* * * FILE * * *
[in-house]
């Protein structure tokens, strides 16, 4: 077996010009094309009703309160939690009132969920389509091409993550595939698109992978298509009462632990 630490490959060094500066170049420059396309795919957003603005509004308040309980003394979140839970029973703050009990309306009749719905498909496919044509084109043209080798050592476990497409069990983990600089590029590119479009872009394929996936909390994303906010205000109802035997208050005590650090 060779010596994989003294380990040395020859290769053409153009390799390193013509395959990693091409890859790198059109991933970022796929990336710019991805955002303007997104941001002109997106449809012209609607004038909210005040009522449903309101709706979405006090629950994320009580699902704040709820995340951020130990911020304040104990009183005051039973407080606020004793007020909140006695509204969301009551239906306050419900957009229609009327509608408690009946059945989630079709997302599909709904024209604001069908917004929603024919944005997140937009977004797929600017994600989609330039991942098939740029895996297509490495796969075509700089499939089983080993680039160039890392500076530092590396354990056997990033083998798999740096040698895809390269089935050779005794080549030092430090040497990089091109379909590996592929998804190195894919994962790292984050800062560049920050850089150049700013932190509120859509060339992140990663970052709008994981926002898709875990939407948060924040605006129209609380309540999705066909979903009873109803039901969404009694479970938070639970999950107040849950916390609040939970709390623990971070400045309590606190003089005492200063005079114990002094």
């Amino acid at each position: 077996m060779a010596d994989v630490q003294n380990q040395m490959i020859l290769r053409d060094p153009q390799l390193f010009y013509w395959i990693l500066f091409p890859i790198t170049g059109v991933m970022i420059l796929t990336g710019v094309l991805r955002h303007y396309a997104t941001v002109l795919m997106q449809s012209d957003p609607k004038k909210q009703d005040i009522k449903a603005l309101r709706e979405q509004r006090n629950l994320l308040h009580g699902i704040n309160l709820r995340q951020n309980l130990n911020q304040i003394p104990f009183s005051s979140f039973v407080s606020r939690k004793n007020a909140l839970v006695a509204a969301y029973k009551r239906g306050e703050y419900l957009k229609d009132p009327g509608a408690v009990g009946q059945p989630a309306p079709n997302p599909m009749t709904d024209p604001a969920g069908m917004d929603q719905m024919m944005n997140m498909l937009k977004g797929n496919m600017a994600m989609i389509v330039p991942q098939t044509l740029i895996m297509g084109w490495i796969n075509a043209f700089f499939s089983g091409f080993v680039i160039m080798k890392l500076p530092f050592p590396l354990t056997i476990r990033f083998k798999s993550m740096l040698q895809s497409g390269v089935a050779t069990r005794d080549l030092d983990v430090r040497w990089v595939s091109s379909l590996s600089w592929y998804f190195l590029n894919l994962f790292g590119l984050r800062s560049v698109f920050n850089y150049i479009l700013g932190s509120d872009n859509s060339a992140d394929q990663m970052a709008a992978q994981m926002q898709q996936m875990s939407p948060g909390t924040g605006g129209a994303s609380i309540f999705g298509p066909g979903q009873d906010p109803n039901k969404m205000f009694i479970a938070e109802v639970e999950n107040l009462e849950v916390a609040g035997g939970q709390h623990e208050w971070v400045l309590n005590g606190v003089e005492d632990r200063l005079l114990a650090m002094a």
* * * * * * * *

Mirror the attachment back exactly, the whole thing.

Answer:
[in-house]
């Protein structure tokens, strides 16, 4: 077996010009094309009703309160939690009132969920389509091409993550595939698109992978298509009462632990 630490490959060094500066170049420059396309795919957003603005509004308040309980003394979140839970029973703050009990309306009749719905498909496919044509084109043209080798050592476990497409069990983990600089590029590119479009872009394929996936909390994303906010205000109802035997208050005590650090 060779010596994989003294380990040395020859290769053409153009390799390193013509395959990693091409890859790198059109991933970022796929990336710019991805955002303007997104941001002109997106449809012209609607004038909210005040009522449903309101709706979405006090629950994320009580699902704040709820995340951020130990911020304040104990009183005051039973407080606020004793007020909140006695509204969301009551239906306050419900957009229609009327509608408690009946059945989630079709997302599909709904024209604001069908917004929603024919944005997140937009977004797929600017994600989609330039991942098939740029895996297509490495796969075509700089499939089983080993680039160039890392500076530092590396354990056997990033083998798999740096040698895809390269089935050779005794080549030092430090040497990089091109379909590996592929998804190195894919994962790292984050800062560049920050850089150049700013932190509120859509060339992140990663970052709008994981926002898709875990939407948060924040605006129209609380309540999705066909979903009873109803039901969404009694479970938070639970999950107040849950916390609040939970709390623990971070400045309590606190003089005492200063005079114990002094």
């Amino acid at each position: 077996m060779a010596d994989v630490q003294n380990q040395m490959i020859l290769r053409d060094p153009q390799l390193f010009y013509w395959i990693l500066f091409p890859i790198t170049g059109v991933m970022i420059l796929t990336g710019v094309l991805r955002h303007y396309a997104t941001v002109l795919m997106q449809s012209d957003p609607k004038k909210q009703d005040i009522k449903a603005l309101r709706e979405q509004r006090n629950l994320l308040h009580g699902i704040n309160l709820r995340q951020n309980l130990n911020q304040i003394p104990f009183s005051s979140f039973v407080s606020r939690k004793n007020a909140l839970v006695a509204a969301y029973k009551r239906g306050e703050y419900l957009k229609d009132p009327g509608a408690v009990g009946q059945p989630a309306p079709n997302p599909m009749t709904d024209p604001a969920g069908m917004d929603q719905m024919m944005n997140m498909l937009k977004g797929n496919m600017a994600m989609i389509v330039p991942q098939t044509l740029i895996m297509g084109w490495i796969n075509a043209f700089f499939s089983g091409f080993v680039i160039m080798k890392l500076p530092f050592p590396l354990t056997i476990r990033f083998k798999s993550m740096l040698q895809s497409g390269v089935a050779t069990r005794d080549l030092d983990v430090r040497w990089v595939s091109s379909l590996s600089w592929y998804f190195l590029n894919l994962f790292g590119l984050r800062s560049v698109f920050n850089y150049i479009l700013g932190s509120d872009n859509s060339a992140d394929q990663m970052a709008a992978q994981m926002q898709q996936m875990s939407p948060g909390t924040g605006g129209a994303s609380i309540f999705g298509p066909g979903q009873d906010p109803n039901k969404m205000f009694i479970a938070e109802v639970e999950n107040l009462e849950v916390a609040g035997g939970q709390h623990e208050w971070v400045l309590n005590g606190v003089e005492d632990r200063l005079l114990a650090m002094a």